The US president is understood to have been pressing states including Brazil, Turkey, Australia and Saudi Arabia to join him in keeping any reference to the Paris agreement on reducing carbon emissions out of the summit communique.
At one point it seemed possible that the leaders would be unable to agree a final statement at all. French president Emmanuel Macron, the architect of the climate deal, reportedly warned he would refuse to sign off a joint statement unless it was included.
But the communique eventually agreed at the conclusion of the two-day gathering in Osaka repeated earlier commitments by 19 of the G20 members to the “irreversibility” of the Paris accord and its full implementation.
As in last year’s summit in Argentina, the statement noted that the US had pulled out of the climate agreement and was not committed to deliver on its goals.
A senior British government official acknowledged that the process of drawing up the summit communique was “challenging”.
The “sherpas” – officials who do the groundwork for national leaders at major summits – had “a long night” finding acceptable wording not only on climate but also on trade, he said.
Theresa May welcomed the final outcome, though she said it had not been “easy” to achieve. She made clear she regarded it as a success that the 20 members – 19 countries and the EU – had been able to fashion a statement that all could sign.
“There is a communique from this summit and I think that is important,” she said.
“What you see in that communique is a continuation of the support that 19 members of the G20 have for the Paris agreement.
“Nineteen countries have come together and reconfirmed our commitment to the irreversibility of the Paris agreement and our commitment to putting that agreement into place.”
Ms May made a strongly worded intervention in the discussion on climate change at Osaka, urging other nations to follow the UK’s lead in legislating for a target of net zero carbon emissions by 2050.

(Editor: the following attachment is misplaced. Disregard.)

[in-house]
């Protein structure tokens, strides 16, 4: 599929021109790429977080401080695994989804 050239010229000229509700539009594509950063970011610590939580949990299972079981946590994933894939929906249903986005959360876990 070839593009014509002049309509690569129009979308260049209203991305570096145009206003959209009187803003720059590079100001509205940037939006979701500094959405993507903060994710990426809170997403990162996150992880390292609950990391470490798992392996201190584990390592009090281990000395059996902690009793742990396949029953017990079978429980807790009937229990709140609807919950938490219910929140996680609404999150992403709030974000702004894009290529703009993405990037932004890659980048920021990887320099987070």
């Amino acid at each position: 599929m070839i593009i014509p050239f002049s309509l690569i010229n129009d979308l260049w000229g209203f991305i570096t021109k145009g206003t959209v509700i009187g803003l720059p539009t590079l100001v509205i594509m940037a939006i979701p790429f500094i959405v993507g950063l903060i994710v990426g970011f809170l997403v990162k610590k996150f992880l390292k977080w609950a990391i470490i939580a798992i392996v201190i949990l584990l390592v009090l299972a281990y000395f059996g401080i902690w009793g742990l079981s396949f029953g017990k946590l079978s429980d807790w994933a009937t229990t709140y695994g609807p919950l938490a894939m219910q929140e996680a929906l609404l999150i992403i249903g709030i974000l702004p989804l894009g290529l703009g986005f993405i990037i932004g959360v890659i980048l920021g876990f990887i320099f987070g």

She said: “In recent months we have heard hundreds of thousands of young people urge us – their leaders – to act on climate change before it’s too late.
“I am proud that the UK has now enshrined in law our world-leading net zero commitment to reduce emissions. And I have called on other countries to raise their ambition and embrace this target.”
In a message apparently directed at Mr Trump, Ms May made a firm statement of support for international institutions and the rules-based systems which underpin world trade and security.
“I firmly believe in the importance of international co-operation and compromise,” she said. “In Osaka this week we have worked hard to bridge differences between the G20 countries on some of the biggest challenges our nations face.
“That has not been easy but we have made progress. I continue to believe that we are stronger when we work together.“
And she added: “The UK has never been afraid to stand up for the global rules that underpin our values and our way of life.
“The UK remains committed to the global rules-based trade system and trade that is fair as well as free and we believe that all nations must be encouraged to uphold these rules and open their markets if we are to build economies that truly work for everyone.”
The UK is bidding in partnership with Italy to host the COP26 climate summit in 2020, a major gathering expected to attract up 30,000 delegates including 150 world leaders.
Ms May’s government has said it has the advantage because the UK has the world’s most concentrated grouping of scientific, civil society and business expertise on climate change that would help develop the programme and objectives for the summit.
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